This magazine has strongly supported action to deal with the unprecedented wave of corporate crime and corruption that has devastated investors in recent months. The signing of the sweeping corporate-fraud reform bill by President Bush is welcome news indeed. The legislation not only creates a new oversight board to clean up the accounting profession, it holds CEOs personally responsible for their companies' financial numbers. Given the egregious behavior of some chief executives, there is a huge public demand for CEO accountability. But in the rush to get CEOs to personally sign off on financial statements, we must be careful not to enmesh them in a web of never-ending lawsuits. Demanding decent behavior from our corporate elite is one thing. Pushing CEOs into a permanent defensive posture that curbs their willingness to take reasonable business risks is quite another.
It is certainly true that restoring investor confidence is a top priority. The Securities & Exchange Commission is helping to reestablish that credibility by demanding that 947 CEOs and CFOs of the biggest U.S. public corporations attest under oath to the accuracy of their most recent financial statements at the time of their next SEC filing, which for most is Aug. 14. In fact, it is running a "credibility clock" on its Web site (www.sec.gov/rules/extra/ceocfo.htm.) with all the companies listed and boxes for CEOs and their CFOs to sign in. As of July 31, it showed that nine have taken the pledge, from such companies as Corning, Qualcomm, PepsiCo, FedEx, and EDS. General Electric CEO Jeffrey Immelt is also signing.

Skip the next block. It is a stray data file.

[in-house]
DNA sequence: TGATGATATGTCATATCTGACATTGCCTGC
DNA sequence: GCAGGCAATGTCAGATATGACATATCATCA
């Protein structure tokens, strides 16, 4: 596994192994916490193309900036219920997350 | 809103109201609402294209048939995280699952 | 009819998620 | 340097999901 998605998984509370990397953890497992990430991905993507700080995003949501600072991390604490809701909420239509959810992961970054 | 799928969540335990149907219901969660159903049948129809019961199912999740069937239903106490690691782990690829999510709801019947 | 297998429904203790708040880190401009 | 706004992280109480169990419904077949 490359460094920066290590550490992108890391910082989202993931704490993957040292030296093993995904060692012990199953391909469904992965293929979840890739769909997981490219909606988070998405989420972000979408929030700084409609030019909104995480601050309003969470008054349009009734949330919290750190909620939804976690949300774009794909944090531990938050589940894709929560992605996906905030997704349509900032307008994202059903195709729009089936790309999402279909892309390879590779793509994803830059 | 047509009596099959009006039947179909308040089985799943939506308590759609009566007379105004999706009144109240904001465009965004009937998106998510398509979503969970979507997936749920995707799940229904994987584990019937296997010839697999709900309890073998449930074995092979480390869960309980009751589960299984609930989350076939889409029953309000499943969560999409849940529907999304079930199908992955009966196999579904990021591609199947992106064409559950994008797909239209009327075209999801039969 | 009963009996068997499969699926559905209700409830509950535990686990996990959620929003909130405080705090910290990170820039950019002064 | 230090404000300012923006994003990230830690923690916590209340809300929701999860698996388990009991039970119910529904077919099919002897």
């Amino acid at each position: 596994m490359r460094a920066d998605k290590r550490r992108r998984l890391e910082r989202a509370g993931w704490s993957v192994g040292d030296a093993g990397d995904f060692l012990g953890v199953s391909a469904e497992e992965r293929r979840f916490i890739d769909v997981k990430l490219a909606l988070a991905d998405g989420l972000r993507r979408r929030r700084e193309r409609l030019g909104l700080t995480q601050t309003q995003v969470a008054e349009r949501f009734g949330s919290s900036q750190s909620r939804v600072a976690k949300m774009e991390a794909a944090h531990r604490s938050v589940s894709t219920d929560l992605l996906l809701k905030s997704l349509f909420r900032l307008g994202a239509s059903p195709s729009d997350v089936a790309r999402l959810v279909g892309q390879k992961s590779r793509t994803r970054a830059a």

But CEOs have a legitimate worry. Making sure their companies' books are squeaky-clean before they sign on the bottom line will inevitably lead to restatements of corporate earnings, especially between now and Aug. 14 and soon thereafter. In the past, restatements have often led to shareholder class actions. Many have been legitimate but others have not. Some trial lawyers simply launch class actions whenever companies restate their earnings. And keep in mind that reasonable people can disagree within bounds over accounting. The SEC's job is policing those boundaries. If it does its job--and it has recently--the courts don't have to be involved.
CEOs are also worried that since they will now be required to sign off on financial statements, their personal liability will increase in class actions. The Sarbanes-Oxley Act of 2002 increases criminal sanctions on chief executives who falsely certify their books and extends the time investors have to file suits alleging corporate fraud. A bigger concern: CEOs believe they might be accused of perjury under the SEC mandate that they swear under oath to the truthfulness of their companies' books.
There's no denying that CEO liability is murky. Unfortunately it will fall to the courts to clarify this liability and to set principles for reasonable class action suits against corporations as they restate their earnings in the new environment. They must allow business to operate normally without fear of lawsuits. The shock of widespread corporate crime has tarnished the credibility of our nation's corporate elite, hurt the markets, and threatened the economy. The goal now should be to make sure that the cure does not do the same.